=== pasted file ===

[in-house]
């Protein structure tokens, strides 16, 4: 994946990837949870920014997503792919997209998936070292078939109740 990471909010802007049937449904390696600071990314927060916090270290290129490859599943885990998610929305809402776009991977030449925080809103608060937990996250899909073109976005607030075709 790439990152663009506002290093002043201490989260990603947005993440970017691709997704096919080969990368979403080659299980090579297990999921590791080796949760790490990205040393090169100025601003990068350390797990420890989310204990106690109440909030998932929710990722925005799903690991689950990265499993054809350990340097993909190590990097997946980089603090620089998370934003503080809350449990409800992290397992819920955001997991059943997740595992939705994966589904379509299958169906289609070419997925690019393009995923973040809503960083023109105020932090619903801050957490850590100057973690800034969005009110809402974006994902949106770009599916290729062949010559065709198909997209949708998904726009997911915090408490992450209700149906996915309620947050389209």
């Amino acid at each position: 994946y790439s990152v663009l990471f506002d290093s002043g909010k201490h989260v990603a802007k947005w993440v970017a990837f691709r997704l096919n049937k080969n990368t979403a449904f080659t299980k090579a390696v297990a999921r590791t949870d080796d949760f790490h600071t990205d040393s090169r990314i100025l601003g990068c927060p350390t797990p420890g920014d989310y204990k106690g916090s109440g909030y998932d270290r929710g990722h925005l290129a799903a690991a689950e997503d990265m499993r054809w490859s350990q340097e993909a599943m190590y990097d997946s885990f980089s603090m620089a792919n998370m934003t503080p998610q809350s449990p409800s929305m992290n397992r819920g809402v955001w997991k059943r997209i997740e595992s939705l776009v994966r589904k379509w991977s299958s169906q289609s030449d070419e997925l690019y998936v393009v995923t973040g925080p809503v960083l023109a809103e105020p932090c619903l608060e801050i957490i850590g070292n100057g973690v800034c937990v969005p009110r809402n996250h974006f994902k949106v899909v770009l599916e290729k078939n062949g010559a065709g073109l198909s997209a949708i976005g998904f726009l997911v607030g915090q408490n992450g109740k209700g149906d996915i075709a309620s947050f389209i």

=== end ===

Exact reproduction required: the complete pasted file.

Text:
[in-house]
């Protein structure tokens, strides 16, 4: 994946990837949870920014997503792919997209998936070292078939109740 990471909010802007049937449904390696600071990314927060916090270290290129490859599943885990998610929305809402776009991977030449925080809103608060937990996250899909073109976005607030075709 790439990152663009506002290093002043201490989260990603947005993440970017691709997704096919080969990368979403080659299980090579297990999921590791080796949760790490990205040393090169100025601003990068350390797990420890989310204990106690109440909030998932929710990722925005799903690991689950990265499993054809350990340097993909190590990097997946980089603090620089998370934003503080809350449990409800992290397992819920955001997991059943997740595992939705994966589904379509299958169906289609070419997925690019393009995923973040809503960083023109105020932090619903801050957490850590100057973690800034969005009110809402974006994902949106770009599916290729062949010559065709198909997209949708998904726009997911915090408490992450209700149906996915309620947050389209």
């Amino acid at each position: 994946y790439s990152v663009l990471f506002d290093s002043g909010k201490h989260v990603a802007k947005w993440v970017a990837f691709r997704l096919n049937k080969n990368t979403a449904f080659t299980k090579a390696v297990a999921r590791t949870d080796d949760f790490h600071t990205d040393s090169r990314i100025l601003g990068c927060p350390t797990p420890g920014d989310y204990k106690g916090s109440g909030y998932d270290r929710g990722h925005l290129a799903a690991a689950e997503d990265m499993r054809w490859s350990q340097e993909a599943m190590y990097d997946s885990f980089s603090m620089a792919n998370m934003t503080p998610q809350s449990p409800s929305m992290n397992r819920g809402v955001w997991k059943r997209i997740e595992s939705l776009v994966r589904k379509w991977s299958s169906q289609s030449d070419e997925l690019y998936v393009v995923t973040g925080p809503v960083l023109a809103e105020p932090c619903l608060e801050i957490i850590g070292n100057g973690v800034c937990v969005p009110r809402n996250h974006f994902k949106v899909v770009l599916e290729k078939n062949g010559a065709g073109l198909s997209a949708i976005g998904f726009l997911v607030g915090q408490n992450g109740k209700g149906d996915i075709a309620s947050f389209i």